Purim introduced this aspect of Jewish potential; the immutable bond of Jew and G-d was revealed on Purim.

At the time of Mattan Torah the Jews stood in an exalted state. The G-dly light was revealed in them and this served as a catalyst for the acceptance of Torah. But it did not radiate to their inner beings. Because in that lofty condition they could not know how strong their commitment would be in a state of the absence of the G-dly light.

However, on Purim the Jewish people were in a state of depression in the darkness of golus. It was the "days of Achashverosh" when their faces were "blackened like the bottom of the pot"; the G-dly light was not revealed. It was a time of which Scripture states "And I will hide My face on that day." (Devarim 31:18)

Despite the darkness the Jewish people showed the greatest determination, by virtue of their inner strength. This brought them to the total true acceptance of Torah and mitzvos and thereby "they confirmed what they had accepted." Because this came from their own inner power it could neutralize the "protest" that had stood since the time of Mattan Torah.

We may view this from another aspect. At Mattan Torah the Jews accepted Torah based on their revealed powers: understanding, comprehension and emotions. On the other hand, the confirmation that took place at Purim involved the essence of the soul, out of the darkness and concealment of the golus there emerged powers that brought out the inner Jewish essence which is higher than the revealed powers. This evoked a strong eternal connection with the Holy One, Blessed be He, through Torah and mitzvos.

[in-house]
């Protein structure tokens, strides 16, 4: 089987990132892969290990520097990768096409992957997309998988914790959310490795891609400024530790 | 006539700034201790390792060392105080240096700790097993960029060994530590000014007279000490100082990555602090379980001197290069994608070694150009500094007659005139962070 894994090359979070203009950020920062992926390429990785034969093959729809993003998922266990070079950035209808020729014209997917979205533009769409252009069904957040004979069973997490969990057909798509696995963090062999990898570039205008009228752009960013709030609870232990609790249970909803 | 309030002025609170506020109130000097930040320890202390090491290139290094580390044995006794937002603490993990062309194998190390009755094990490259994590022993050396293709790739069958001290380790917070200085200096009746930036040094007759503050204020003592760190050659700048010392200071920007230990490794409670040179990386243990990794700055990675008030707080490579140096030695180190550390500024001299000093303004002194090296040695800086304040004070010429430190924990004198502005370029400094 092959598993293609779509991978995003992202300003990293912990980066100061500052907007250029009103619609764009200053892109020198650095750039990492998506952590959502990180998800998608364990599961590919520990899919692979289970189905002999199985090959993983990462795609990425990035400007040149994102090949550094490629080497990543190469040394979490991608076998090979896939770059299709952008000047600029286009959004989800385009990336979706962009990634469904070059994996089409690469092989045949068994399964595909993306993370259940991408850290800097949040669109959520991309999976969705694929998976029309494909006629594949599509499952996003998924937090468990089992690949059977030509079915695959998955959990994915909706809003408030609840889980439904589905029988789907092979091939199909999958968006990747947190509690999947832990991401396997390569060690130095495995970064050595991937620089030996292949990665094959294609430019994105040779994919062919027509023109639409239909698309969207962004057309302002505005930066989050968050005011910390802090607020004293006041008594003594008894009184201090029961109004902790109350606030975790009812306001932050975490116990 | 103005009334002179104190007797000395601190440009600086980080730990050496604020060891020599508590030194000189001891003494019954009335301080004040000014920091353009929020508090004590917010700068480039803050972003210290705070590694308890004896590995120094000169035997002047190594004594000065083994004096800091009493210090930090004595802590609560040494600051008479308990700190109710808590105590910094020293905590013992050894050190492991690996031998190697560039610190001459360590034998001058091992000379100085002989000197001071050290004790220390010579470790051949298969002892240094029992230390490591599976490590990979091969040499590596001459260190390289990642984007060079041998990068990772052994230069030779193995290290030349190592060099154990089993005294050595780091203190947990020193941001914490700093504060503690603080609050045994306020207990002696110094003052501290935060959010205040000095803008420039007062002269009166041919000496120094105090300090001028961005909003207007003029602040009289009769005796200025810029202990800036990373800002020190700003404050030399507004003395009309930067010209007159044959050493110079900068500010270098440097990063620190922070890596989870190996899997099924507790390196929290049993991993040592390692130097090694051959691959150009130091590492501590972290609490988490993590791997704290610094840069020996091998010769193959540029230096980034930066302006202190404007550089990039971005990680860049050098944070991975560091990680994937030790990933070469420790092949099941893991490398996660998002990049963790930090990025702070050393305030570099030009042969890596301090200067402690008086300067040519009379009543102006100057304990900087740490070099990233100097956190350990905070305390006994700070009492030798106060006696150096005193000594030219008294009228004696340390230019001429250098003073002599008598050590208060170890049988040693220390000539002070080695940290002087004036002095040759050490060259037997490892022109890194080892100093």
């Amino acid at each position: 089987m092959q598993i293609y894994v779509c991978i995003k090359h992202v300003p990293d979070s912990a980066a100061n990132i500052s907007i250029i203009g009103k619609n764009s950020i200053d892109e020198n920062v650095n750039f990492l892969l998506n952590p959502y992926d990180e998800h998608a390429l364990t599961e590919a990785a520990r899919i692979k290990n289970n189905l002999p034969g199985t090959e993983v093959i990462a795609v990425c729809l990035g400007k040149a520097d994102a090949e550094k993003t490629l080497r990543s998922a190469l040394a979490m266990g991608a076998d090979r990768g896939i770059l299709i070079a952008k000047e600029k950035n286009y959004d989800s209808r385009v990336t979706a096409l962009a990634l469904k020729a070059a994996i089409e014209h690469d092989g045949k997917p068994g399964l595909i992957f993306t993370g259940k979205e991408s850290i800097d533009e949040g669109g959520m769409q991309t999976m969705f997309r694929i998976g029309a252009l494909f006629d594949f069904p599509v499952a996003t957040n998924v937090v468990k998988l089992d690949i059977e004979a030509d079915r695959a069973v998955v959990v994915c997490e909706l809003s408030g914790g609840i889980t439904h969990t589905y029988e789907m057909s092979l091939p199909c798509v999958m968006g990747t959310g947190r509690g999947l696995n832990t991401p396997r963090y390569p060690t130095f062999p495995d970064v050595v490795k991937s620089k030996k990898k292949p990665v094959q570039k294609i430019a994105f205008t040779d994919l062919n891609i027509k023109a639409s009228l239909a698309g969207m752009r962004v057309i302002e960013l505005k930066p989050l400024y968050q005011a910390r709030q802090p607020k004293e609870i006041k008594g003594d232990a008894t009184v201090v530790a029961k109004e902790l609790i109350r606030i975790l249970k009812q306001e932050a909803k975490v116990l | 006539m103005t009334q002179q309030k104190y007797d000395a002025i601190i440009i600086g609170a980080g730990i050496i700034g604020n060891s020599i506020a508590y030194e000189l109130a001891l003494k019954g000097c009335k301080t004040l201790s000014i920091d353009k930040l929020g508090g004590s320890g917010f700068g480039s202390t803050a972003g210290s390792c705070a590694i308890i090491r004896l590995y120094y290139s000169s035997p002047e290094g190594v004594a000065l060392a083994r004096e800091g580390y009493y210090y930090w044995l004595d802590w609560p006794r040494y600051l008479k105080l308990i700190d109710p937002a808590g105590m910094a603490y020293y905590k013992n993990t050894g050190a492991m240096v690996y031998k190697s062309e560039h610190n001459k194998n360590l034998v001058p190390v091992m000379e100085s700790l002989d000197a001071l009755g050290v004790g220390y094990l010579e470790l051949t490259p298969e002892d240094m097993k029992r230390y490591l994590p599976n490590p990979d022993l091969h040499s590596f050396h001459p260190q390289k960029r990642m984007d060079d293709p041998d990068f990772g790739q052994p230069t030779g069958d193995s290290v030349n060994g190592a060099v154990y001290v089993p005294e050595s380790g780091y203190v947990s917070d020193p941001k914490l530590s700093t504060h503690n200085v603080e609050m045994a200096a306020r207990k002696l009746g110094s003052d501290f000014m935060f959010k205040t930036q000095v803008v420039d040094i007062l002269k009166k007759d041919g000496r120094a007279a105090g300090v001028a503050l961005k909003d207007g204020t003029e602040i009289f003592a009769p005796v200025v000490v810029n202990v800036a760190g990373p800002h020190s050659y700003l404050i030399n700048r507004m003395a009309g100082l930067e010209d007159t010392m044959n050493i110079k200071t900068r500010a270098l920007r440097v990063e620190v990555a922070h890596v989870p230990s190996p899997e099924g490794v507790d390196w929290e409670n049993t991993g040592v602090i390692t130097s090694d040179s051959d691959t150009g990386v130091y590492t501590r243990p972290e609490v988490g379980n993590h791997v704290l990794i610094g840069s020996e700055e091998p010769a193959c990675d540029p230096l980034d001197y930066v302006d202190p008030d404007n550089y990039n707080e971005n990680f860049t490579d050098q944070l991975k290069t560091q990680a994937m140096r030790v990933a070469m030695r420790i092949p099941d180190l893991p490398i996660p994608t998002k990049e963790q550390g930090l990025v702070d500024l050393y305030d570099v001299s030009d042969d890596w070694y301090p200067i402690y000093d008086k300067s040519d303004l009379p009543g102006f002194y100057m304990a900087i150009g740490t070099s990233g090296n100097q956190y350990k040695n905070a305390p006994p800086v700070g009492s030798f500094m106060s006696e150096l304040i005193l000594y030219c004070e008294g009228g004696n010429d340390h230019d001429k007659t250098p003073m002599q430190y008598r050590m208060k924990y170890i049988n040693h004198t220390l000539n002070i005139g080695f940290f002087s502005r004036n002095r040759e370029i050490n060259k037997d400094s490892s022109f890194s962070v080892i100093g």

In this context we may also discern a connection between Purim and the future redemption. As our sages say "we bring one redemption close to the other redemption."

The theme of the true redemption is to usher in a period in which the original purpose of Mattan Torah will be realized, to fabricate a dwelling place for G-d in the lower world. This happened for a brief moment at the time of Mattan Torah and it will reach completion with the future redemption. At Mattan Torah this came about through a revelation from above and in the future it will be caused by the Divine service of those below.

Since the aspect of self-motivated power began on Purim it fits that Purim is connected to the future, complete redemption.

At Mattan Torah G-dliness was revealed in the world, while during Purim everything was concealed, yet that concealment pointed to a loftier condition, even higher than the relative revelation, and in the future this will all be revealed.

This all comes about as a result of the efforts of the Jewish people during the diaspora in the days of Achashverosh -- while they were spread out among all the nations. Specifically then their G-dly essence -- the essential soul -- was revealed in a state above revelation. This phenomenon occurs and is revealed, that when the Jewish people appear to be spread out and absorbed among the nations they are still "one unique nation" through their inner bond with G-d. They also reveal G-d's unity in the world and this causes the revelation of the kingdom of G-d.

Having connected Purim to the true redemption we may now investigate why some of the mitzvos of Purim begin with the letter Mem: Mikra Megillah, Mishloach Manos, Matanos L'Evyonim, Mishteh -- festive meal.

In Chassidic philosophy golus and salvation are both symbolized by the letter mem. [Normally the "open" mem is used at the beginning or in the middle of a word and the "closed" mem is used only as the last letter. However there are some outstanding exceptions in Scripture.] When the open Mem occurs at the end of a word it alludes to golus and the closed-mem in the middle of a word alludes to redemption. An example of this may be found in the verse: "To him who increases the authority and for peace without end." (Yeshayahu 9:6)